W. W. Coblentz (121) and G. K. Burgess (122) performed the earliest work at NIST on blackbody radiation and the accurate measurement of radiance temperature. Coblentz was especially prolific, working to measure the Stefan-Boltzmann constant (123) using an early precursor for absolute detectors (121). Later, this work was directed to spectroradiometry, with accurate determinations of radiance temperatures required for calibration of carbon-filament lamps (124). The transfer standards were used, just as at present, to calibrate spectroradiometers to measure spectral irradiance (125). Years later, D. C. Ginnings and M. L. Reilly developed a NIST cryogenic electrical substitution radiometer with the goal of determining the freezing-point temperature of gold from the ratio of the exitance to that from a blackbody at the triple point of water (126). Characterization of the system revealed unacceptably large systematic effects from diffraction and scatter but no steps were taken at that time to rebuild the apparatu s (but see below).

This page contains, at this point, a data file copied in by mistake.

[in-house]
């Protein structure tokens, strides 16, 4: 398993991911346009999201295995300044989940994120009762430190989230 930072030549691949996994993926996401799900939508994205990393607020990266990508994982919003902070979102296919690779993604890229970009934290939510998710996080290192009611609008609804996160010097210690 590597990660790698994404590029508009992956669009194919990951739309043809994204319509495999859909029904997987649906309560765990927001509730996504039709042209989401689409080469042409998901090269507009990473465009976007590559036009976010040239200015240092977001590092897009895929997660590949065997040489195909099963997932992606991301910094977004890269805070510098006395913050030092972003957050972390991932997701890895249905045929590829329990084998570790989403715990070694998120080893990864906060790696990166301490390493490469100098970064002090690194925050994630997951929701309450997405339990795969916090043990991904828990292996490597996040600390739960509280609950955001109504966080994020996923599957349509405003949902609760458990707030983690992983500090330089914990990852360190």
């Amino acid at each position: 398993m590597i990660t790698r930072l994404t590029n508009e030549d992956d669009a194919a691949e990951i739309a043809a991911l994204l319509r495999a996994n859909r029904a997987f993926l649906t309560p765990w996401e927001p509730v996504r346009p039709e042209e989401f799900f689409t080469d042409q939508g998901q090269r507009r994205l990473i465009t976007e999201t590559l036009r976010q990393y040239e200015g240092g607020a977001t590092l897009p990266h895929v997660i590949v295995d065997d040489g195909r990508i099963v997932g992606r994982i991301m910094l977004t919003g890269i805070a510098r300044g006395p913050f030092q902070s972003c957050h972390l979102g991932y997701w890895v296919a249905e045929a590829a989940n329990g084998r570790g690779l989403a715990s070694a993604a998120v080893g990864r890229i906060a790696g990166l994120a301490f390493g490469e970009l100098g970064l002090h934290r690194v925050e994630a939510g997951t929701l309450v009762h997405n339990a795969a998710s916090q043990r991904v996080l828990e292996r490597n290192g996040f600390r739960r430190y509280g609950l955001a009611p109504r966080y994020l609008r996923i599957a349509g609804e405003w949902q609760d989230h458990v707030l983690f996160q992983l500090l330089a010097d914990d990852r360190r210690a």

From Eq. (6), it is clear that absolute determination of the exitance from a blackbody at a known temperature provides a measure of the Stefan-Boltzmann constant. T. J. Quinn and J. E. Martin, at the National Physical Laboratory in the United Kingdom, used a blackbody at the triple point of water and a cryogenic electrical substitution radiometer to determine (sigma) with a relative standard uncertainty of 0.0134 % (127). This radiometrically-measured value agreed to within the combined uncertainties with the value derived from fundamental constants (Ref. (128) and Table 14), but the uncertainty in this measured value is about 19 times larger than that derived from the fundamental constants. A significant outcome of performing these and other difficult temperature experiments (see Ref. (129) and references therein) was refinements in the field of cryogenic electrical substitution radiometry. Often termed absolute cryogenic radiometers (ACRs), these devices now function as the primary standard, by way of stab ilized laser radiation, for spectral flux calibration of detector standards (see for example Ref. (130)).